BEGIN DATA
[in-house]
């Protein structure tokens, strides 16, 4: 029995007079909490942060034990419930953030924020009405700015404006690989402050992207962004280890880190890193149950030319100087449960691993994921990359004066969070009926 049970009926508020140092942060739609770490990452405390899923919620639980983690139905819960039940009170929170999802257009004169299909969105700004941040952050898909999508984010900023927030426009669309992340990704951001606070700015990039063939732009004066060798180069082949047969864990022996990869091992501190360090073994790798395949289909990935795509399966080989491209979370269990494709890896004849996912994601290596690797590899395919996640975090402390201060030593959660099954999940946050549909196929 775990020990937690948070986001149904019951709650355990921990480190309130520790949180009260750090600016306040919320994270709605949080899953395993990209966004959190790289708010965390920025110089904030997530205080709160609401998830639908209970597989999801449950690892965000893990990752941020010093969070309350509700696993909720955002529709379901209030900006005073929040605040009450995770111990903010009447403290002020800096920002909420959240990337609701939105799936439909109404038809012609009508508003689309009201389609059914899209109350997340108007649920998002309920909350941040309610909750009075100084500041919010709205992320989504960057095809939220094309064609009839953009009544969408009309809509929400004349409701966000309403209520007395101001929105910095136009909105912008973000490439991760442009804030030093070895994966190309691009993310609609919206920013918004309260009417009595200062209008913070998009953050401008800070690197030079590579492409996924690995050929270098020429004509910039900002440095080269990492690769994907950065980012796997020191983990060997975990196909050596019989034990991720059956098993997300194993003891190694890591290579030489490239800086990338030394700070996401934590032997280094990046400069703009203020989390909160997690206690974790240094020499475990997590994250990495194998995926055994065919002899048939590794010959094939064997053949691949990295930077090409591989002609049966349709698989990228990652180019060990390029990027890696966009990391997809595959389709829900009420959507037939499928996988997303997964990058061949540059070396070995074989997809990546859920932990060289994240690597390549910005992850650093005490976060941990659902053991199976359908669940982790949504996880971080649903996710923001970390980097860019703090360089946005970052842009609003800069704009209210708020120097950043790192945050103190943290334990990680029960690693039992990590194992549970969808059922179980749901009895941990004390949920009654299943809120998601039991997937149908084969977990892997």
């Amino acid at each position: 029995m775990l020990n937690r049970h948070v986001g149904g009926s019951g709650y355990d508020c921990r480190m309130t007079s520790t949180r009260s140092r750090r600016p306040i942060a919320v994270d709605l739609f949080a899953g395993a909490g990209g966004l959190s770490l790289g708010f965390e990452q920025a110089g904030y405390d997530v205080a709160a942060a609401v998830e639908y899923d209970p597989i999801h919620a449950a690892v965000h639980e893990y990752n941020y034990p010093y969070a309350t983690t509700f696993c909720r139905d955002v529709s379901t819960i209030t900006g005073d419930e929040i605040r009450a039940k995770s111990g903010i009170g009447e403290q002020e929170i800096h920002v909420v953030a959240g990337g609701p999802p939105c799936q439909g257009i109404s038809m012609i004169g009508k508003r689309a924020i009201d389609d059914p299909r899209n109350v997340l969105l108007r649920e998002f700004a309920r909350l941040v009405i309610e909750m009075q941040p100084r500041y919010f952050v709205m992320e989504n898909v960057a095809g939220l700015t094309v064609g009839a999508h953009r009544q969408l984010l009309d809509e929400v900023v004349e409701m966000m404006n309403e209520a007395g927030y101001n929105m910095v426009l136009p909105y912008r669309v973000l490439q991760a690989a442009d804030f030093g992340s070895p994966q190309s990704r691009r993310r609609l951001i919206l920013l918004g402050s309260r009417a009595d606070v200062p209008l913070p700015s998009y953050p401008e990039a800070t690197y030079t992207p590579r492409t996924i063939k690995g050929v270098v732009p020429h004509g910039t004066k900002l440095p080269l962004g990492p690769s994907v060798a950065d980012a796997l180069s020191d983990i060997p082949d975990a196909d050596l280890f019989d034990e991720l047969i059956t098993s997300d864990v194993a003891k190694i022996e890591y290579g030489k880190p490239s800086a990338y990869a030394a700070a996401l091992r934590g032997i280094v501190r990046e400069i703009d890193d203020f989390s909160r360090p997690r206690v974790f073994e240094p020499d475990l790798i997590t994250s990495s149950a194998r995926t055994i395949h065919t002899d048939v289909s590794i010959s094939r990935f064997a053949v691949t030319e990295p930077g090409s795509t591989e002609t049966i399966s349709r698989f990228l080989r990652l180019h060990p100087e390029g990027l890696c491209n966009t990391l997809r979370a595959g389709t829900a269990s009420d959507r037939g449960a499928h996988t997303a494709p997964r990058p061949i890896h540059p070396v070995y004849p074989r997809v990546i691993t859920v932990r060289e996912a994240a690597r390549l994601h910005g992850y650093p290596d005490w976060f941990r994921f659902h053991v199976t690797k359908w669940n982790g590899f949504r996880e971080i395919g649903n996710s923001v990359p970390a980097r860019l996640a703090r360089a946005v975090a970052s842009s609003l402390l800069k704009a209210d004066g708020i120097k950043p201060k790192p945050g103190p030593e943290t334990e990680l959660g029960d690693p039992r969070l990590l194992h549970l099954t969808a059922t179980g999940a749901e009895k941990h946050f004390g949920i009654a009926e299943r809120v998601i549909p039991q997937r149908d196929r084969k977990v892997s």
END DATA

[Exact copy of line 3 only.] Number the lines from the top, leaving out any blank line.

């Amino acid at each position: 029995m775990l020990n937690r049970h948070v986001g149904g009926s019951g709650y355990d508020c921990r480190m309130t007079s520790t949180r009260s140092r750090r600016p306040i942060a919320v994270d709605l739609f949080a899953g395993a909490g990209g966004l959190s770490l790289g708010f965390e990452q920025a110089g904030y405390d997530v205080a709160a942060a609401v998830e639908y899923d209970p597989i999801h919620a449950a690892v965000h639980e893990y990752n941020y034990p010093y969070a309350t983690t509700f696993c909720r139905d955002v529709s379901t819960i209030t900006g005073d419930e929040i605040r009450a039940k995770s111990g903010i009170g009447e403290q002020e929170i800096h920002v909420v953030a959240g990337g609701p999802p939105c799936q439909g257009i109404s038809m012609i004169g009508k508003r689309a924020i009201d389609d059914p299909r899209n109350v997340l969105l108007r649920e998002f700004a309920r909350l941040v009405i309610e909750m009075q941040p100084r500041y919010f952050v709205m992320e989504n898909v960057a095809g939220l700015t094309v064609g009839a999508h953009r009544q969408l984010l009309d809509e929400v900023v004349e409701m966000m404006n309403e209520a007395g927030y101001n929105m910095v426009l136009p909105y912008r669309v973000l490439q991760a690989a442009d804030f030093g992340s070895p994966q190309s990704r691009r993310r609609l951001i919206l920013l918004g402050s309260r009417a009595d606070v200062p209008l913070p700015s998009y953050p401008e990039a800070t690197y030079t992207p590579r492409t996924i063939k690995g050929v270098v732009p020429h004509g910039t004066k900002l440095p080269l962004g990492p690769s994907v060798a950065d980012a796997l180069s020191d983990i060997p082949d975990a196909d050596l280890f019989d034990e991720l047969i059956t098993s997300d864990v194993a003891k190694i022996e890591y290579g030489k880190p490239s800086a990338y990869a030394a700070a996401l091992r934590g032997i280094v501190r990046e400069i703009d890193d203020f989390s909160r360090p997690r206690v974790f073994e240094p020499d475990l790798i997590t994250s990495s149950a194998r995926t055994i395949h065919t002899d048939v289909s590794i010959s094939r990935f064997a053949v691949t030319e990295p930077g090409s795509t591989e002609t049966i399966s349709r698989f990228l080989r990652l180019h060990p100087e390029g990027l890696c491209n966009t990391l997809r979370a595959g389709t829900a269990s009420d959507r037939g449960a499928h996988t997303a494709p997964r990058p061949i890896h540059p070396v070995y004849p074989r997809v990546i691993t859920v932990r060289e996912a994240a690597r390549l994601h910005g992850y650093p290596d005490w976060f941990r994921f659902h053991v199976t690797k359908w669940n982790g590899f949504r996880e971080i395919g649903n996710s923001v990359p970390a980097r860019l996640a703090r360089a946005v975090a970052s842009s609003l402390l800069k704009a209210d004066g708020i120097k950043p201060k790192p945050g103190p030593e943290t334990e990680l959660g029960d690693p039992r969070l990590l194992h549970l099954t969808a059922t179980g999940a749901e009895k941990h946050f004390g949920i009654a009926e299943r809120v998601i549909p039991q997937r149908d196929r084969k977990v892997s």